Round two of trouble targeted Job’s personal health and well-being (job 2:7–9). The specifics of Job’s disease aren’t clear, but his condition was extremely painful and socially isolating. He was reduced to a beggar-like existence, sitting on a garbage heap, surrounded by broken pottery and the ashes of burned-out fires. He had lost everything of value to him: family, health, property, social standing. Even his wife, traumatized by her grief, was in no condition to give him support. Nothing in life made sense to Job at that moment, although something of value did remain—his view of God. It had been threatened, but not lost. In fact, as we shall see, it was Job’s focus on God that enabled him to navigate the storm.

Not many have experienced what Job did. But we can identify with the feeling of being far out at sea in a life-threatening storm with no familiar landmarks in sight. As I write this, I am about to visit a young woman whose husband suddenly collapsed during a workout, leaving her a widow with two small children. Her clearly envisioned future has come to a sudden and painful end. How do I go on? That becomes the fundamental question when we are faced with situations we can hardly imagine and cannot change. The book of Job is intended to help us answer that question, but not in a theoretical way. Although the book confronts us with the problem of evil, it does not intend to give us a philosophical resolution.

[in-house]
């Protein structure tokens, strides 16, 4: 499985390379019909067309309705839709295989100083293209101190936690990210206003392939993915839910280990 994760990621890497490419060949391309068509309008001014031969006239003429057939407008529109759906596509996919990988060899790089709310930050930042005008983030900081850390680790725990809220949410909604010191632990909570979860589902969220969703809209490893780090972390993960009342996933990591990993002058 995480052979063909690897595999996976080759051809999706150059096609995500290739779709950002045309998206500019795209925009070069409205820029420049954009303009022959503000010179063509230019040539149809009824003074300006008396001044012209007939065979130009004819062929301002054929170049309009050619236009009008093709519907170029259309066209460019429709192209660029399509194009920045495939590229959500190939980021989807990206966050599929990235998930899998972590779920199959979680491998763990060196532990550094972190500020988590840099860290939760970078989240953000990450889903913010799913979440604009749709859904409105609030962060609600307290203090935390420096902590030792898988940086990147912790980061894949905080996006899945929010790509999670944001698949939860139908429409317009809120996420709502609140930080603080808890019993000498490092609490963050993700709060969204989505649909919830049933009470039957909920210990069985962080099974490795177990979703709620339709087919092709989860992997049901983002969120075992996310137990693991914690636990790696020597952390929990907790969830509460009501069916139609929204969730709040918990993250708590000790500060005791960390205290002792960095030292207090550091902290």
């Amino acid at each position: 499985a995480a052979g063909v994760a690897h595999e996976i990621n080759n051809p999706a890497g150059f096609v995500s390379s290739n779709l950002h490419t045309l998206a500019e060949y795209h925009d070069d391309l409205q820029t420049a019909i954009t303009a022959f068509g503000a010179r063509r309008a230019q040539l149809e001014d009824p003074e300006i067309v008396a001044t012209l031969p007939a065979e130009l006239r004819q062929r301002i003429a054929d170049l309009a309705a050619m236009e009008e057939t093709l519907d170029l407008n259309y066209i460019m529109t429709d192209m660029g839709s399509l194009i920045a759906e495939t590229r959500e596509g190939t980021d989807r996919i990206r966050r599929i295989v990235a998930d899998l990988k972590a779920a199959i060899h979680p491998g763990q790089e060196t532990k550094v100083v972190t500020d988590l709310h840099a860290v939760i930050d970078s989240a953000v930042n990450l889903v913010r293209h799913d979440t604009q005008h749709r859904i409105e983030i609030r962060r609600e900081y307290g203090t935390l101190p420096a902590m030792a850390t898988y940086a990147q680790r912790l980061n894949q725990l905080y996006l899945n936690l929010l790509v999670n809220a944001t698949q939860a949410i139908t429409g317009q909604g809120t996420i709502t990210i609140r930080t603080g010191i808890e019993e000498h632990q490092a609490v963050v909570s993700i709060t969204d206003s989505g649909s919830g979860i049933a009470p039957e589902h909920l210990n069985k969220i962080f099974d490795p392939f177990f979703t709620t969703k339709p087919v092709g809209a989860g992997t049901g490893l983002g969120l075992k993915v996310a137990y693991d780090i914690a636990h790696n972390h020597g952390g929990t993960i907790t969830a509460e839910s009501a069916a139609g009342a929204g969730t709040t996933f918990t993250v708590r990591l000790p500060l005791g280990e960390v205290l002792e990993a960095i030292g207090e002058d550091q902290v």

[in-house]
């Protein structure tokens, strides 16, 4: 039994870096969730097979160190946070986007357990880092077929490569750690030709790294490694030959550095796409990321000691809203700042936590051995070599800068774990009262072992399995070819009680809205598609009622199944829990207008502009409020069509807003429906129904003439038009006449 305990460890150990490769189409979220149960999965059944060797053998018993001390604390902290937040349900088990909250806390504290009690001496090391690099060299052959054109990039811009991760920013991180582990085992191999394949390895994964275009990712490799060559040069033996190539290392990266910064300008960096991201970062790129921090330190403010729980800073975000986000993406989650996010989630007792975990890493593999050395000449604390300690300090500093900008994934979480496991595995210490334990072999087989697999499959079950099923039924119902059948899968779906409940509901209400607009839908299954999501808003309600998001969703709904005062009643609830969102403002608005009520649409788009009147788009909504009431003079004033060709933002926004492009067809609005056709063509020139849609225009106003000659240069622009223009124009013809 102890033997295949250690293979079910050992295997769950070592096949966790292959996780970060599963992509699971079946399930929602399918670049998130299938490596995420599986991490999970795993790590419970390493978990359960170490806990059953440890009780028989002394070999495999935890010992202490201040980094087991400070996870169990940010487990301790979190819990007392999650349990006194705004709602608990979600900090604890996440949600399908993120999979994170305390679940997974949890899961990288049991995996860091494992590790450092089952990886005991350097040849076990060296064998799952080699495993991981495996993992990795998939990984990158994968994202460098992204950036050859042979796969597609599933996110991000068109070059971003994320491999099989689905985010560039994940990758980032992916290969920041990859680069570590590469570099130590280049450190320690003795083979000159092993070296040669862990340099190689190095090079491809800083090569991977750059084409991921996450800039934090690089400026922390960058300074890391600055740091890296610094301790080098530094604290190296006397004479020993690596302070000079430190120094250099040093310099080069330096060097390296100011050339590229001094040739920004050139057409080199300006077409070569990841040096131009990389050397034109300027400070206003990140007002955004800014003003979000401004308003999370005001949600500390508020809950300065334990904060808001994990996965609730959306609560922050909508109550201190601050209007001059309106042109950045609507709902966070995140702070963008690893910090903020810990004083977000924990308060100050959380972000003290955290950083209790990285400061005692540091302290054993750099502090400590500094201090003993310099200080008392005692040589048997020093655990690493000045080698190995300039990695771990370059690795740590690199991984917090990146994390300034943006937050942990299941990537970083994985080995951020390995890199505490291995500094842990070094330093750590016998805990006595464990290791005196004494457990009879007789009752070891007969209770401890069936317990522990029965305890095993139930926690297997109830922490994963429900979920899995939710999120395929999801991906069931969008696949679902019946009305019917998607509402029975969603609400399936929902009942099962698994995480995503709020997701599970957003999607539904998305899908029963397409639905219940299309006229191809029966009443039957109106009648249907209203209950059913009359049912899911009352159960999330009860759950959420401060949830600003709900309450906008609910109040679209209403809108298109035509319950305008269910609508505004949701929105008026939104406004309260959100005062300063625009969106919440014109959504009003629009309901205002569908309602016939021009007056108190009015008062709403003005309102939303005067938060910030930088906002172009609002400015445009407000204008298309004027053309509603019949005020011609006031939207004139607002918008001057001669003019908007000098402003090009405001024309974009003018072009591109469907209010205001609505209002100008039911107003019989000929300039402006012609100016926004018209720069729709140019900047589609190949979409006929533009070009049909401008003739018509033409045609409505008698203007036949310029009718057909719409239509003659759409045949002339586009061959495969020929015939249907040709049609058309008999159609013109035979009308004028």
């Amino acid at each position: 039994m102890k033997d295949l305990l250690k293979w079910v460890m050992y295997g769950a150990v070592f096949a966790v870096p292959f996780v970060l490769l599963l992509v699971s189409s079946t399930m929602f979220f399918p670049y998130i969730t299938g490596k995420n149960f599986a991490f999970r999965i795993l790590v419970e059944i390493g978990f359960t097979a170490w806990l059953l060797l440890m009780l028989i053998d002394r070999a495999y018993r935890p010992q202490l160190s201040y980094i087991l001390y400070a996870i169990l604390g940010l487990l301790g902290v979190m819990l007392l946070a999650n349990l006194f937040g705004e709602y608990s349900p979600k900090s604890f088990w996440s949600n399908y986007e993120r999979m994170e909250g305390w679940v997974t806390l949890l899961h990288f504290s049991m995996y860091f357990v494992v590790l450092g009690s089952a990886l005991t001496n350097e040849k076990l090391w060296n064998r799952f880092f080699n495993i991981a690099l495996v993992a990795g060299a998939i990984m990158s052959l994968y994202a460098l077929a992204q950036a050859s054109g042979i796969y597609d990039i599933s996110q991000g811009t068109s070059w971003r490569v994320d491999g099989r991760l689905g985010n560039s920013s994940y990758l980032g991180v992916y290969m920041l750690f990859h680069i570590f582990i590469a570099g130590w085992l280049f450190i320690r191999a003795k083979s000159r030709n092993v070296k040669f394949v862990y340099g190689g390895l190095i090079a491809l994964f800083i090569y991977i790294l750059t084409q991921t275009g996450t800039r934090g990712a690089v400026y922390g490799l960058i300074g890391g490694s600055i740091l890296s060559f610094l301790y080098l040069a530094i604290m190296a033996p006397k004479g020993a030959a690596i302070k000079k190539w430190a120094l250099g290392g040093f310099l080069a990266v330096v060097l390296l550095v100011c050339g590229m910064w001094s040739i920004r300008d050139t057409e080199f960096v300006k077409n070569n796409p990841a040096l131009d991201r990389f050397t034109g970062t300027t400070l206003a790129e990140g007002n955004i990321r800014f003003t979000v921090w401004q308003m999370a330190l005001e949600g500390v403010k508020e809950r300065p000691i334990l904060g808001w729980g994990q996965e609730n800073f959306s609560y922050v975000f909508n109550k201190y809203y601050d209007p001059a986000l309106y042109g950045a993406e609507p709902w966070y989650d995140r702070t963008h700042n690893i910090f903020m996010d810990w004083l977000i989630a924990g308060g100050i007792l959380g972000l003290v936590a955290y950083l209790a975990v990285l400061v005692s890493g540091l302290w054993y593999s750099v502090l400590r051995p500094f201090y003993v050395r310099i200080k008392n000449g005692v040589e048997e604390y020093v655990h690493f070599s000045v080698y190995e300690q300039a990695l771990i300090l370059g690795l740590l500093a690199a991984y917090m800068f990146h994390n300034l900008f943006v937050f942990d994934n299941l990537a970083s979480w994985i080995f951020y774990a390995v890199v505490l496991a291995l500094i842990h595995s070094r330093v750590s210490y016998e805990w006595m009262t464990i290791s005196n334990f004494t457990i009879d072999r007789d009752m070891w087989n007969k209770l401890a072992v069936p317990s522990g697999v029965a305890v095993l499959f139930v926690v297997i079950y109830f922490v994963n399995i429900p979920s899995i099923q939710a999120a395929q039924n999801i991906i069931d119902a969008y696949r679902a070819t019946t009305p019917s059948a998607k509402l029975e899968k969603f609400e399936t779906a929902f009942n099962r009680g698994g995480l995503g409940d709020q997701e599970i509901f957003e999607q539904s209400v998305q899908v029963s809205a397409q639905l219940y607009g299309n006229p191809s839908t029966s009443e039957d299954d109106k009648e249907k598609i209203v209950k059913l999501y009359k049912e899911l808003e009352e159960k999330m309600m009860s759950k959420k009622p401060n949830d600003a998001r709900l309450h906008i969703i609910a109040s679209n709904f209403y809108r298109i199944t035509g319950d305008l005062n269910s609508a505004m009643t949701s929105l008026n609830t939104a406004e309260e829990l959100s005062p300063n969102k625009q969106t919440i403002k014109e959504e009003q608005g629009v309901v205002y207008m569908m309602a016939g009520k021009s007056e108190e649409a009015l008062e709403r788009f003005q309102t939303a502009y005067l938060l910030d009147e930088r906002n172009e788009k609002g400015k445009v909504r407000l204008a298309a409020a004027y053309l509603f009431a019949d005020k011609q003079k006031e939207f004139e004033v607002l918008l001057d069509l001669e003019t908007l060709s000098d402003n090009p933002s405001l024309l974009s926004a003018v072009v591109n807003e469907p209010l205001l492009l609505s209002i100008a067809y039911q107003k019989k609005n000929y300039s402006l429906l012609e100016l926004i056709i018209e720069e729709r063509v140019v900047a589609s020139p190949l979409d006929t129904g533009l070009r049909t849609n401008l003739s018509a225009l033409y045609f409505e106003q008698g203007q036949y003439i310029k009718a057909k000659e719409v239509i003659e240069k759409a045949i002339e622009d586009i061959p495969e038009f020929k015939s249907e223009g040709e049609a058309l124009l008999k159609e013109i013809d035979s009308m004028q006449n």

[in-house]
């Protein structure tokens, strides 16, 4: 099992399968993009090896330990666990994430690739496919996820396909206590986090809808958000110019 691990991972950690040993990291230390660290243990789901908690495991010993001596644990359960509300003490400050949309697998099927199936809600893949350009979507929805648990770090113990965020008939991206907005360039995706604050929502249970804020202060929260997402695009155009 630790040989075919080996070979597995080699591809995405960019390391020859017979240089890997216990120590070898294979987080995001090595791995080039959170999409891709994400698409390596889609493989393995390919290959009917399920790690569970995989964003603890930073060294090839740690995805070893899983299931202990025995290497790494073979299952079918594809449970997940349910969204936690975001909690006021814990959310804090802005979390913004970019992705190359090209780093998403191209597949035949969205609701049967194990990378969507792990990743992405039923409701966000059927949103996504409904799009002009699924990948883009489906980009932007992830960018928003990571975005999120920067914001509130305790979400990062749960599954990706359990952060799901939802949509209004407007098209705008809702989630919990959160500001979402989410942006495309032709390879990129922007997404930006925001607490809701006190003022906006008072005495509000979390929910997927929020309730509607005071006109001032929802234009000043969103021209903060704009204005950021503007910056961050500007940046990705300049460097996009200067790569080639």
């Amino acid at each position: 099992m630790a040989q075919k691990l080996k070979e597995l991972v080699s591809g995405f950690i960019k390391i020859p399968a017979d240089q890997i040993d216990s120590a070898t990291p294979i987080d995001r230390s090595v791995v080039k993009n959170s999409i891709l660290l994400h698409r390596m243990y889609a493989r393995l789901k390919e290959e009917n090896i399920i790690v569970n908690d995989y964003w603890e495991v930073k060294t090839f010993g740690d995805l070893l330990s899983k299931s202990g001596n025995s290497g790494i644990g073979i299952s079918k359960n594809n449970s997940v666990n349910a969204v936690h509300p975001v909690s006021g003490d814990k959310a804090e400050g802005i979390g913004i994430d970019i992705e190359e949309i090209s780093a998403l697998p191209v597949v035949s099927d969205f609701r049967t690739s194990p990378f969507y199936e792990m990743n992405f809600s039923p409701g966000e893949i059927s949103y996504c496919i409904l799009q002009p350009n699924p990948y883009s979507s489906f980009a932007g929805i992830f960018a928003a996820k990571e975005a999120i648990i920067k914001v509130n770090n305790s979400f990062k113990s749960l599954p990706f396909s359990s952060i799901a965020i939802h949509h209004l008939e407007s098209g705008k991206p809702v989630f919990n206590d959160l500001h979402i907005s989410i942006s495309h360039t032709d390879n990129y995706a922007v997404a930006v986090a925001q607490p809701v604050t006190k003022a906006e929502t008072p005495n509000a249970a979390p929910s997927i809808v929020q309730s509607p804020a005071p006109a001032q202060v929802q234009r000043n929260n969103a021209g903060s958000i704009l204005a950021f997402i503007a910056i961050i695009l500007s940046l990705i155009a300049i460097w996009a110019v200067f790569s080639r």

The book [of Job] confronts us with the problem of evil and it challenges us, in the face of unexplained and unexplainable tragedies, to fix our eyes on God.

Instead, it challenges us, in the face of unexplained and unexplainable tragedies, to fix our eyes on God.